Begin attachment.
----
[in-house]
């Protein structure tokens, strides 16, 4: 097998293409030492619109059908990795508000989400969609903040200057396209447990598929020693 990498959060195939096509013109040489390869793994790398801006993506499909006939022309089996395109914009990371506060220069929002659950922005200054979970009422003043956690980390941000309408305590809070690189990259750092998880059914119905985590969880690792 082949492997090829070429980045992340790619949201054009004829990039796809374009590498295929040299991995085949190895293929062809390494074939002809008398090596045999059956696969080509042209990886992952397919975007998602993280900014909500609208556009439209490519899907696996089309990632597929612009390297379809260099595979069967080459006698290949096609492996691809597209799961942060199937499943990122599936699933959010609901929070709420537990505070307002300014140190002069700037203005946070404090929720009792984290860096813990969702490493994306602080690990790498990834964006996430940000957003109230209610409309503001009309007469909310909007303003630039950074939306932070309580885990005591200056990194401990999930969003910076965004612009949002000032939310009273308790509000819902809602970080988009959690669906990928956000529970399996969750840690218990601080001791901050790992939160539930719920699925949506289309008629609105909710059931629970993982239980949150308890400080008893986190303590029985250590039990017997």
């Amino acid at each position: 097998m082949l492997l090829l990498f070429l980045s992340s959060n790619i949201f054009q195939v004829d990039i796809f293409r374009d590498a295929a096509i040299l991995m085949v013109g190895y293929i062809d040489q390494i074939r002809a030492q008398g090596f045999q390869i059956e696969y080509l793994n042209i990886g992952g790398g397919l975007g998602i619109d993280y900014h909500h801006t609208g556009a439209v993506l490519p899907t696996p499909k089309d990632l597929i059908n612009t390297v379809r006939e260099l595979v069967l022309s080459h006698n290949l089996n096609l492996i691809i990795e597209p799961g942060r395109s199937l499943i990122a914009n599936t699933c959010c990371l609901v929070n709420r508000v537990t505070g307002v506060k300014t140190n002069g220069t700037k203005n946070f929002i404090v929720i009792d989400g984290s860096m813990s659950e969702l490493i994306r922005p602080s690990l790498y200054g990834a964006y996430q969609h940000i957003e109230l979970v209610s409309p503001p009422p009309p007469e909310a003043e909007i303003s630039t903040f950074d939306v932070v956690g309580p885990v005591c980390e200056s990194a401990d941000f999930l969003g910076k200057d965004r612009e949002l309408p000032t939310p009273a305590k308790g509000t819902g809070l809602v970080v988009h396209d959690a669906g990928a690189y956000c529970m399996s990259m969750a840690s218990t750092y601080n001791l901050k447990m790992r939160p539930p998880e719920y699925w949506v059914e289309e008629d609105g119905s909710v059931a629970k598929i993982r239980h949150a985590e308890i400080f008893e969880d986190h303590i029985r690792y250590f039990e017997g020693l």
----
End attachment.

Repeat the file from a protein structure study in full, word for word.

[in-house]
């Protein structure tokens, strides 16, 4: 097998293409030492619109059908990795508000989400969609903040200057396209447990598929020693 990498959060195939096509013109040489390869793994790398801006993506499909006939022309089996395109914009990371506060220069929002659950922005200054979970009422003043956690980390941000309408305590809070690189990259750092998880059914119905985590969880690792 082949492997090829070429980045992340790619949201054009004829990039796809374009590498295929040299991995085949190895293929062809390494074939002809008398090596045999059956696969080509042209990886992952397919975007998602993280900014909500609208556009439209490519899907696996089309990632597929612009390297379809260099595979069967080459006698290949096609492996691809597209799961942060199937499943990122599936699933959010609901929070709420537990505070307002300014140190002069700037203005946070404090929720009792984290860096813990969702490493994306602080690990790498990834964006996430940000957003109230209610409309503001009309007469909310909007303003630039950074939306932070309580885990005591200056990194401990999930969003910076965004612009949002000032939310009273308790509000819902809602970080988009959690669906990928956000529970399996969750840690218990601080001791901050790992939160539930719920699925949506289309008629609105909710059931629970993982239980949150308890400080008893986190303590029985250590039990017997």
């Amino acid at each position: 097998m082949l492997l090829l990498f070429l980045s992340s959060n790619i949201f054009q195939v004829d990039i796809f293409r374009d590498a295929a096509i040299l991995m085949v013109g190895y293929i062809d040489q390494i074939r002809a030492q008398g090596f045999q390869i059956e696969y080509l793994n042209i990886g992952g790398g397919l975007g998602i619109d993280y900014h909500h801006t609208g556009a439209v993506l490519p899907t696996p499909k089309d990632l597929i059908n612009t390297v379809r006939e260099l595979v069967l022309s080459h006698n290949l089996n096609l492996i691809i990795e597209p799961g942060r395109s199937l499943i990122a914009n599936t699933c959010c990371l609901v929070n709420r508000v537990t505070g307002v506060k300014t140190n002069g220069t700037k203005n946070f929002i404090v929720i009792d989400g984290s860096m813990s659950e969702l490493i994306r922005p602080s690990l790498y200054g990834a964006y996430q969609h940000i957003e109230l979970v209610s409309p503001p009422p009309p007469e909310a003043e909007i303003s630039t903040f950074d939306v932070v956690g309580p885990v005591c980390e200056s990194a401990d941000f999930l969003g910076k200057d965004r612009e949002l309408p000032t939310p009273a305590k308790g509000t819902g809070l809602v970080v988009h396209d959690a669906g990928a690189y956000c529970m399996s990259m969750a840690s218990t750092y601080n001791l901050k447990m790992r939160p539930p998880e719920y699925w949506v059914e289309e008629d609105g119905s909710v059931a629970k598929i993982r239980h949150a985590e308890i400080f008893e969880d986190h303590i029985r690792y250590f039990e017997g020693l």